Roll Call, the congressional-focused operation, keeps track of members’ net wealth. Minnesota is not even above average, except for Al Franken. At City Pages, Ben Johnson writes, “The minimum net worth of Minnesota’s congressional representatives last year ranges from Sen. Al Franken’s fat $2.9 million stockpile to Reps. John Kline, Betty McCollum, and Keith Ellison, who all reportedly have a negative net worth. … Roll Call found that the cumulative wealth of Congress jumped more than $150 million since the last annual report, clocking in at a cool $2.1 billion. And just like the general public wealth is concentrated at the top; the five richest politicians hold nearly 40 percent of the combined minimum net worth of Congress.” Stand up and take a bow, Darrell Issa. Also, Our Favorite Congresswoman had a good year, with her net worth improving 55 percent to roughly $900,000.
The latest on Nye’s, from Jim Buchta at the Strib. “One thing is clear: Unless a buyer plans to continue running it as a restaurant, it’s very likely the buildings will be bought by a developer and replaced with a modern high-rise. Though the buildings are situated in the heart of the St. Anthony Falls Historic District, which includes the historic milling districts on the east and west banks of the river, the buildings themselves don’t have the kind of historic status that would automatically prevent them from being scraped. … P. Victor Grambsch, President of the Nicollet Island-East Bank Neighborhood Association, said the group would not oppose demolition of the buildings and is in full support of a high-rise tower.”
MPR’s “Daily Circuit” blog is compiling a list of “Best books of 2014.” A few mentioned:
• “Prison Noir” edited by Joyce Carol Oates
• “To Rise Again at a Decent Hour” by Joshua Ferris
• “The Narrow Road to the Deep North” by Richard Flanagan
• “Greenmantle” by John Buchan
• “Lovers at the Chameleon Club, Paris 1932” by Francine Prose
• “Liar, Temptress, Soldier, Spy” by Karen Abbott
• “The Paying Guests” by Sarah Waters
• “The Commandant of Lubizec” by Patrick Hicks.”
Judging by the comments, women read three times as many books as men. I nominate “The Children Act,” by Ian McEwan.
Until that (long-promised) El Nino kicks in, you might as well rev up the “snow machine.” According to the AP, “Minnesota has launched a revamped website on snow conditions to coincide with the opening of the state’s 22,000 miles of snowmobile trails. The state Department of Natural Resources announced Monday the trails are officially open, although many don’t have enough snow for riding. The Minnesota United Snowmobilers Association president says there are more than 216,000 snowmobiles registered in the state.” And don’t forget the snowmobiler’s maxim: “He who dies with the most CCs wins.”
But wait! This just in. MPR’s Paul Huttner says, “Take a good look at the snow cover outside your window today. You may be looking at bare ground by late next week. All major models point to a dramatic pattern change by the middle of next week as Pacific breezes take hold and much milder air invades Minnesota from the west. A San Francisco-style warm front should push temps well into the 40s as soon as next Wednesday, and the early models are cranking out temps as warm as 50 degrees with rain showers by late next week in the Twin Cities and southern Minnesota.” And just when I had a good complainin’ jones going.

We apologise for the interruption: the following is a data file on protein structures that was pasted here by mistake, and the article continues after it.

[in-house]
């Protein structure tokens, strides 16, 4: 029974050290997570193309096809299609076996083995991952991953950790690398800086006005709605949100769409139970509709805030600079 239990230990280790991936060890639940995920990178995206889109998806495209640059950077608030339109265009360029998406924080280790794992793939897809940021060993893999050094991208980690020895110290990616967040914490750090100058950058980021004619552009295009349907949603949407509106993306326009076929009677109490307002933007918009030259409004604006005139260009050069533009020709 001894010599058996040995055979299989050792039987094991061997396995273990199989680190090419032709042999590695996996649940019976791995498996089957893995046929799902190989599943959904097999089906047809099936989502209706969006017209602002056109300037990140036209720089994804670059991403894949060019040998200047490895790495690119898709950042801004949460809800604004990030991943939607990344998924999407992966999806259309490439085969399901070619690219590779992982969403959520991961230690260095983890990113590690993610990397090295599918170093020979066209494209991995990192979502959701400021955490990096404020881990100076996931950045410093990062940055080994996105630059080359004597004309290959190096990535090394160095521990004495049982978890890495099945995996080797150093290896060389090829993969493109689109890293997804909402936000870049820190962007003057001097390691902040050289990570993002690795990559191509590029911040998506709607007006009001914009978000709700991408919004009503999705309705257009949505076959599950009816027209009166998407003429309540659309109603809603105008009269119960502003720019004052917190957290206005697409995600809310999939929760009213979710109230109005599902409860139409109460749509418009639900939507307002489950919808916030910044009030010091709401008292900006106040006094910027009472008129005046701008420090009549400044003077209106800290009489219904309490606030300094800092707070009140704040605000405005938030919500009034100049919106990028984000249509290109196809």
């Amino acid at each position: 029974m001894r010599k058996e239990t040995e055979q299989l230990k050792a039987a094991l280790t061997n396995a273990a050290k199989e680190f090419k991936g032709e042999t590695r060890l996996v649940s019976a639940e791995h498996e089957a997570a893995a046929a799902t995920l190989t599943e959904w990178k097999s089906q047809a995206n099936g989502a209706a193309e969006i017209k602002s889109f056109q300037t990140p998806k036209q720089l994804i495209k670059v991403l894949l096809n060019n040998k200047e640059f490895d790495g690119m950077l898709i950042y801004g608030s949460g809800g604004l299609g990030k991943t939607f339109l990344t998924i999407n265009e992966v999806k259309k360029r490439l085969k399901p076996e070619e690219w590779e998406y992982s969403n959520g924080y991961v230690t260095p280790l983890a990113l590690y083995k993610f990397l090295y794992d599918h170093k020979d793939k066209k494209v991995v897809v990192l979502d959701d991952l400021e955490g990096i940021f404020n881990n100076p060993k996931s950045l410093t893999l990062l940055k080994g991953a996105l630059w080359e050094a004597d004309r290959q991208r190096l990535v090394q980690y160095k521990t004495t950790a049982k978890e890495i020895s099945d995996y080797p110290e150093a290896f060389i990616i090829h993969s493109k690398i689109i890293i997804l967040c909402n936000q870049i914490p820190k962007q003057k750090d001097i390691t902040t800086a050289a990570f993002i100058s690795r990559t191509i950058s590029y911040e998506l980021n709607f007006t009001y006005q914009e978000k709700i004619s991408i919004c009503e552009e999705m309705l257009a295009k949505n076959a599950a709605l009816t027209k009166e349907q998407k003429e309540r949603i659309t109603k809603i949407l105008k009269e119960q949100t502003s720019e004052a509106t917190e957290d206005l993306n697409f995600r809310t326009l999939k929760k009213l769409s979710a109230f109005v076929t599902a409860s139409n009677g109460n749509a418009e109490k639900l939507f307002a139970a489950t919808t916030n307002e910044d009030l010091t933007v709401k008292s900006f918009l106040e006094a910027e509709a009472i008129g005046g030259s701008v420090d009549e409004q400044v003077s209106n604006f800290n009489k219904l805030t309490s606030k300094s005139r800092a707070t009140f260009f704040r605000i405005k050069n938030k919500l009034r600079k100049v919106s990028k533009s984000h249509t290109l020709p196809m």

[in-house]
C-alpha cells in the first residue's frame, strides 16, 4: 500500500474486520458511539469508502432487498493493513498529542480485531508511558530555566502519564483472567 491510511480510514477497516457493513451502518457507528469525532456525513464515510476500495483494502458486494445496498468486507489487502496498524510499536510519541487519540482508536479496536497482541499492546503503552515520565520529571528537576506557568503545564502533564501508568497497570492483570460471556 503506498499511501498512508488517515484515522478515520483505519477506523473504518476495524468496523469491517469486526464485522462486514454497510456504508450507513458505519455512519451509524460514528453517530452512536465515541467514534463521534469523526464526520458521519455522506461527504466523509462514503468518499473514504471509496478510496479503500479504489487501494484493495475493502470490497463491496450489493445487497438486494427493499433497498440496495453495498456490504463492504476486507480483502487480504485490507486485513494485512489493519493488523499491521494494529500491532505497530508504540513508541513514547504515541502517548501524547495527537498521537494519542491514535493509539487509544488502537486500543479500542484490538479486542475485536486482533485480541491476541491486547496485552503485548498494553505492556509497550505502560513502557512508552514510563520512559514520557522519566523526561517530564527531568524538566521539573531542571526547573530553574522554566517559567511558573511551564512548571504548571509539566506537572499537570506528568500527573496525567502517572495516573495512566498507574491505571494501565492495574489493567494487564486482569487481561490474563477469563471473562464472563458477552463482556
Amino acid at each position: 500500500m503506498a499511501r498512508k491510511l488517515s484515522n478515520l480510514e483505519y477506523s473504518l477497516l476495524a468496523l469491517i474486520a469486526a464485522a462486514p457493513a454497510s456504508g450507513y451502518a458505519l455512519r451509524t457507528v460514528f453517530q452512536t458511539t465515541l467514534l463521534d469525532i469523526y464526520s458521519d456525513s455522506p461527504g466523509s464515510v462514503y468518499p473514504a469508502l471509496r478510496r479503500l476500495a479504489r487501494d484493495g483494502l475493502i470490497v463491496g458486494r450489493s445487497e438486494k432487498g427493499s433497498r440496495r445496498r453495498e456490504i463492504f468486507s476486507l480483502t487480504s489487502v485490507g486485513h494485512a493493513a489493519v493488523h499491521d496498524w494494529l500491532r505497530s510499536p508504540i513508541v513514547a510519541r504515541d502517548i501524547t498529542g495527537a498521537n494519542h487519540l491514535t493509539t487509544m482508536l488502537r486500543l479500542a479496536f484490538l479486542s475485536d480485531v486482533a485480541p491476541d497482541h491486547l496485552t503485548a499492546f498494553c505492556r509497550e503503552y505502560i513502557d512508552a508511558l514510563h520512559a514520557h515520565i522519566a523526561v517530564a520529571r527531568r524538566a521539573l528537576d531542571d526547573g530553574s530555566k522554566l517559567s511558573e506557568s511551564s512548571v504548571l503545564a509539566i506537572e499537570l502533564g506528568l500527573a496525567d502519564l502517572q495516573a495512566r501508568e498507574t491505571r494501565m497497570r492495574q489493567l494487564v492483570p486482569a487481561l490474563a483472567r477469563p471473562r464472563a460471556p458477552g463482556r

The Strib’s Paul Walsh reports, “A Twin Cities comedian and actor fell while walking among ruins on the Yucatán Peninsula of Mexico and died, friends said Tuesday. Gus Lynch, of White Bear Lake, died Monday while vacationing with his wife and their two children in Akumal, home to a comedy festival he founded. Lynch, born Jason Michael Gustine, was 42. Lynch fell about 30 feet a few days earlier and suffered significant injuries, said fellow Twin Cities performer and close friend Bryan Bevell.”
We’re #6! Joe Lindberg at the PiPress writes, “An analysis of national giving figures shows Minnesota among its most generous, especially when it comes to volunteering and donating time. Minnesota ranked as the sixth-most charitable state, according to the analysis from Wallet Hub, a consumer finance website. Volunteer rates and time and money donation rates, along with several other factors, were weighed for the ranking.” #1? As always … Utah.
The Expo 2023/”World’s Fair” dream of out-going Secretary of State Mark Ritchie and local business chieftains gets a plug from the Strib. In an editorial the paper says, “Even to the Star Tribune Editorial Board’s ardent Minnesota promoters, the idea of hosting Expo 2023 — a smaller, three-month version of the World’s Fairs staged every five years — seemed far-fetched at first. But with imaginations fired by the expo’s working theme, ‘Healthy People, Healthy Planet: Wellness and Well-Being for All,’ the prospect is gaining plausibility and enthusiasm. … A Minnesota Expo also would likely boost investment in infrastructure that would serve this state long after 2023. A glimmer in planners’ eyes is a privately financed high-speed rail link between Rochester and the Twin Cities.”
Got some free time on your hands? The AP reminds you that, “It’s the final week for candidates to put their names into consideration for the University of Minnesota Board of Regents. The Legislature will elect five regents to the state’s 12-member governing board next year. Applicants have until Friday to get into the hunt.”
Or, how about an IT gig? At MPR, Tim Pugmire says, “Carolyn Parnell announced today that she’s stepping down as head of MN.IT Services on Jan. 5. In that job, Parnell serves as the state’s Chief Information Officer. The agency provides information technology services to other state government departments. In a memo to employees, Parnell said she thought this was a good time to leave.”